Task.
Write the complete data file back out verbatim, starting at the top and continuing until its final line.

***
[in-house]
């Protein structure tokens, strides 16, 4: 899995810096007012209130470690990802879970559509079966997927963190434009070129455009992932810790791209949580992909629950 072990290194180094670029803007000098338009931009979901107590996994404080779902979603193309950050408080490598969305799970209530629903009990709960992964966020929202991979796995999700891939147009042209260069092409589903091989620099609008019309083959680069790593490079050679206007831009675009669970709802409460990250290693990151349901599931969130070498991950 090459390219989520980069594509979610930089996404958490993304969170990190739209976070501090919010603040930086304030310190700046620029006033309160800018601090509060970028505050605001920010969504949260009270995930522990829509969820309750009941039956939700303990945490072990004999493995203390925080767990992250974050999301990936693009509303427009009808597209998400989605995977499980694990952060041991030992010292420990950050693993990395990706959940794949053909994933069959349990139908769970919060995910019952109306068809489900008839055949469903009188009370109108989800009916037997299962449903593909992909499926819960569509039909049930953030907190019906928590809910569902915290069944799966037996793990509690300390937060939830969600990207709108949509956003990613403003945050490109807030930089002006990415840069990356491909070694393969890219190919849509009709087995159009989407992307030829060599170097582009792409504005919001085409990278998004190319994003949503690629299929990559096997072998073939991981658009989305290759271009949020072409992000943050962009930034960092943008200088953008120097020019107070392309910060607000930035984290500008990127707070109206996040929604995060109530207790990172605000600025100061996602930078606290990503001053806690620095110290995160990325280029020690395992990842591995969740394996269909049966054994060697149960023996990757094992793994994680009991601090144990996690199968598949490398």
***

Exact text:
[in-house]
């Protein structure tokens, strides 16, 4: 899995810096007012209130470690990802879970559509079966997927963190434009070129455009992932810790791209949580992909629950 072990290194180094670029803007000098338009931009979901107590996994404080779902979603193309950050408080490598969305799970209530629903009990709960992964966020929202991979796995999700891939147009042209260069092409589903091989620099609008019309083959680069790593490079050679206007831009675009669970709802409460990250290693990151349901599931969130070498991950 090459390219989520980069594509979610930089996404958490993304969170990190739209976070501090919010603040930086304030310190700046620029006033309160800018601090509060970028505050605001920010969504949260009270995930522990829509969820309750009941039956939700303990945490072990004999493995203390925080767990992250974050999301990936693009509303427009009808597209998400989605995977499980694990952060041991030992010292420990950050693993990395990706959940794949053909994933069959349990139908769970919060995910019952109306068809489900008839055949469903009188009370109108989800009916037997299962449903593909992909499926819960569509039909049930953030907190019906928590809910569902915290069944799966037996793990509690300390937060939830969600990207709108949509956003990613403003945050490109807030930089002006990415840069990356491909070694393969890219190919849509009709087995159009989407992307030829060599170097582009792409504005919001085409990278998004190319994003949503690629299929990559096997072998073939991981658009989305290759271009949020072409992000943050962009930034960092943008200088953008120097020019107070392309910060607000930035984290500008990127707070109206996040929604995060109530207790990172605000600025100061996602930078606290990503001053806690620095110290995160990325280029020690395992990842591995969740394996269909049966054994060697149960023996990757094992793994994680009991601090144990996690199968598949490398």